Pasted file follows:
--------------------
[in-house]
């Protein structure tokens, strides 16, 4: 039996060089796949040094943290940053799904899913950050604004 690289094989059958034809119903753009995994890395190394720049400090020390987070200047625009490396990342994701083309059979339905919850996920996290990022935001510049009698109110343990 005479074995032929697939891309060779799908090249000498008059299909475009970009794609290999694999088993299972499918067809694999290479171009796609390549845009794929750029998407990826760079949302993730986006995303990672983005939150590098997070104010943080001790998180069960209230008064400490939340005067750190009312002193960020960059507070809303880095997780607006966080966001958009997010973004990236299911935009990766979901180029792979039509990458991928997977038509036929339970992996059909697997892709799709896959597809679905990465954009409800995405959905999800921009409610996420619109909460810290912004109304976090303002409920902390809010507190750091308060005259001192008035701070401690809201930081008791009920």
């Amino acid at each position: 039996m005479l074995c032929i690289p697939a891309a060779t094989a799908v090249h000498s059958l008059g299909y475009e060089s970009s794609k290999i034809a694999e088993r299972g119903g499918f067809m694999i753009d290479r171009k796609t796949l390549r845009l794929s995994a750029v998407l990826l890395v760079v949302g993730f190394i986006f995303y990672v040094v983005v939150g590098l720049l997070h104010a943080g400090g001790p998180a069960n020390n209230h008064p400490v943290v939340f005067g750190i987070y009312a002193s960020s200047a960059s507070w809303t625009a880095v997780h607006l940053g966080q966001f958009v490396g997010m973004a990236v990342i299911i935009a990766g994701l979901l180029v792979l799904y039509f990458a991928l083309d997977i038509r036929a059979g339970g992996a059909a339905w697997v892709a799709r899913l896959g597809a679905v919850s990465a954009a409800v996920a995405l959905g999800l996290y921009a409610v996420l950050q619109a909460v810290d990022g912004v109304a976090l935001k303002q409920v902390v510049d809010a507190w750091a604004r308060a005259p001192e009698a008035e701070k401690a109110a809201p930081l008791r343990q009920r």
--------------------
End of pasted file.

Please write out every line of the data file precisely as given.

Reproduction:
[in-house]
């Protein structure tokens, strides 16, 4: 039996060089796949040094943290940053799904899913950050604004 690289094989059958034809119903753009995994890395190394720049400090020390987070200047625009490396990342994701083309059979339905919850996920996290990022935001510049009698109110343990 005479074995032929697939891309060779799908090249000498008059299909475009970009794609290999694999088993299972499918067809694999290479171009796609390549845009794929750029998407990826760079949302993730986006995303990672983005939150590098997070104010943080001790998180069960209230008064400490939340005067750190009312002193960020960059507070809303880095997780607006966080966001958009997010973004990236299911935009990766979901180029792979039509990458991928997977038509036929339970992996059909697997892709799709896959597809679905990465954009409800995405959905999800921009409610996420619109909460810290912004109304976090303002409920902390809010507190750091308060005259001192008035701070401690809201930081008791009920």
């Amino acid at each position: 039996m005479l074995c032929i690289p697939a891309a060779t094989a799908v090249h000498s059958l008059g299909y475009e060089s970009s794609k290999i034809a694999e088993r299972g119903g499918f067809m694999i753009d290479r171009k796609t796949l390549r845009l794929s995994a750029v998407l990826l890395v760079v949302g993730f190394i986006f995303y990672v040094v983005v939150g590098l720049l997070h104010a943080g400090g001790p998180a069960n020390n209230h008064p400490v943290v939340f005067g750190i987070y009312a002193s960020s200047a960059s507070w809303t625009a880095v997780h607006l940053g966080q966001f958009v490396g997010m973004a990236v990342i299911i935009a990766g994701l979901l180029v792979l799904y039509f990458a991928l083309d997977i038509r036929a059979g339970g992996a059909a339905w697997v892709a799709r899913l896959g597809a679905v919850s990465a954009a409800v996920a995405l959905g999800l996290y921009a409610v996420l950050q619109a909460v810290d990022g912004v109304a976090l935001k303002q409920v902390v510049d809010a507190w750091a604004r308060a005259p001192e009698a008035e701070k401690a109110a809201p930081l008791r343990q009920r």